Building upon the debates around travelling policy and precipitous imitation of bus rapid transit worldwide, this paper commits to disentangling the nexus of global intermediaries – that is, the advocacy organizations, engineering consultancies and international banks furthering the economy of policy translation. These associations promote their particular policy package by providing training manuals, funding for study tours and a never-ending stream of architects, engineers and planners with topical expertise and skills. This paper unravels the multiple and overlapping roles intermediaries play first by introducing the policy to relevant policymakers, providing technical expertise and financing, and later serving as critic of the translation process, drafting formative reports and measuring the merits as compared to the model. The economy of policy translation is to maintain these entanglements, to complicate the transfer of knowledge and to ensure that localities remain dependent on the nexus of global intermediaries. As such, these global intermediaries create and sustain a process whereby learning is deliberate and methodical but never-ending and unhurried. Such analysis contributes to policy mobilities discussions by identifying a wider process of peripatetic policymaking and politics, and in so doing, explains how and why certain best practices are elevated and esteemed while others are discounted.
Citizen participation in policymaking has become a worldwide key reference for the design and implementation of urban regeneration. Despite the growing rate of participatory processes, little evidence or scientific debate has been fostered on their measurement and, broadly speaking, evaluation. While challenges in providing robust evaluations are related to the difficulties in providing common definitions of citizen participation in policymaking, the limited sharing of theories and evidence compromises a more comprehensive understanding of the socio-political phenomenon. The article contributes to this topic by discussing the conceptualisation and operationalisation of the participation index for the Bip/ Zip programme. Since 2011, the programme has tackled socio-spatial inequalities in 67 priority areas of Lisbon by funding local partnerships composed of local associations, NGOs, and parish governments committed to engaging local communities in the development of their activities. The participation index will be formulated from the convergence of data collected through quantitative and qualitative methods on the constitution of partnerships, the implementation of initiatives, and the provision of public funding. The discussion provides critical reflection upon opportunities and challenges of the ongoing process from the academic and policy sides, which can positively stimulate future research on the topic.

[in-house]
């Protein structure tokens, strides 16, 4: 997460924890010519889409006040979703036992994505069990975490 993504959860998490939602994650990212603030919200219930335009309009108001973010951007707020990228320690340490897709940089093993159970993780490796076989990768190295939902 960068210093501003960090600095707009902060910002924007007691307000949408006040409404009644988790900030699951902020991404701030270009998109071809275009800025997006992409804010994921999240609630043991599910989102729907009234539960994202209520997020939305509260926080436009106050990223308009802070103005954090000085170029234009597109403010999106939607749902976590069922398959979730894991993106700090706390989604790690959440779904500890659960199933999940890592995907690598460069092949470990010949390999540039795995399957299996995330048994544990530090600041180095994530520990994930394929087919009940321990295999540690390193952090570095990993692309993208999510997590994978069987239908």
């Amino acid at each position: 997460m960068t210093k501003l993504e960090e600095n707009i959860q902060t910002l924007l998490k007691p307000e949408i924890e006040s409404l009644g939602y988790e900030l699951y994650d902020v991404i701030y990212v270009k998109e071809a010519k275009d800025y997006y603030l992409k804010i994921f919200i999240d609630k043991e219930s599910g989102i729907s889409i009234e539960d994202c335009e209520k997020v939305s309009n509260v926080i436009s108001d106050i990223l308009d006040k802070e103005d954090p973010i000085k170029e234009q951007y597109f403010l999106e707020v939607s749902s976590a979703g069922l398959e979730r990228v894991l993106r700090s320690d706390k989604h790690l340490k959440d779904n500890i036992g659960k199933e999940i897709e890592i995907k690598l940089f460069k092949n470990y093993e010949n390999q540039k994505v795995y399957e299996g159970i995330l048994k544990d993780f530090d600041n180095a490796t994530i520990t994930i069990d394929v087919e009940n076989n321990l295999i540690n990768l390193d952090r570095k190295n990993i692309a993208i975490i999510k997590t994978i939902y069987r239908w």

Medellín, a city in Colombia, is known for its resurrection from the status of the most dangerous city in the world to that of the most innovative one (awarded in 2013). The paper discusses the achievements of Medellín as a Smart City, which include, among others, the popularisation of Internet usage, optimisation of the urban transportation system with a reduction in traffic accidents, development of a mass transportation system with a cable car for a famous city in the developing world, improved security, together with an efficient crime reporting system and environmental risk monitoring. The potential risks involved in the implementation of ICT in city management are also discussed, related mostly to social exclusion and the actual distribution of the benefit coming from the Smart City. When compared with European cities, the additional barriers that the Colombian city needs to overcome are very high social inequalities, endemic crime, and topographic difficulties. This Latin American perspective can make clearer the difference between the Smart City in cities of the Global North vs Global South.
This paper deals with the transformations of (post)industrial towns in Poland, which took place during the transition from a centralised communist economy to liberal capitalism. As a consequence, a number of areas became redundant. These malfunctioning spaces represent serious spatial, social and economic problems. The complex multifaceted nature of towns means, however, that there were no simple solutions leading to immediate improvements. Investments focused on particular, isolated areas appeared to be far from sufficient interventions. Therefore, comprehensive programmes aimed at holistic urban regeneration are more common nowadays. Since local community wellbeing is one of the key factors in these renewal schemes, social participation is a crucial part of the process. This allows residents to have an influence on the regeneration of their town, which (if well carried out) is expected to improve space, economy and quality of life. The above-mentioned issues will be analysed on the basis of a case study of Pabianice, a post-industrial town in the province of Lodz. The aim of this study is to examine the social participation initiatives implemented during the preparation of the Regeneration Programme for Pabianice – to classify them and to compare them with models regarding the level of social involvement and power in the urban regeneration process described in the paper.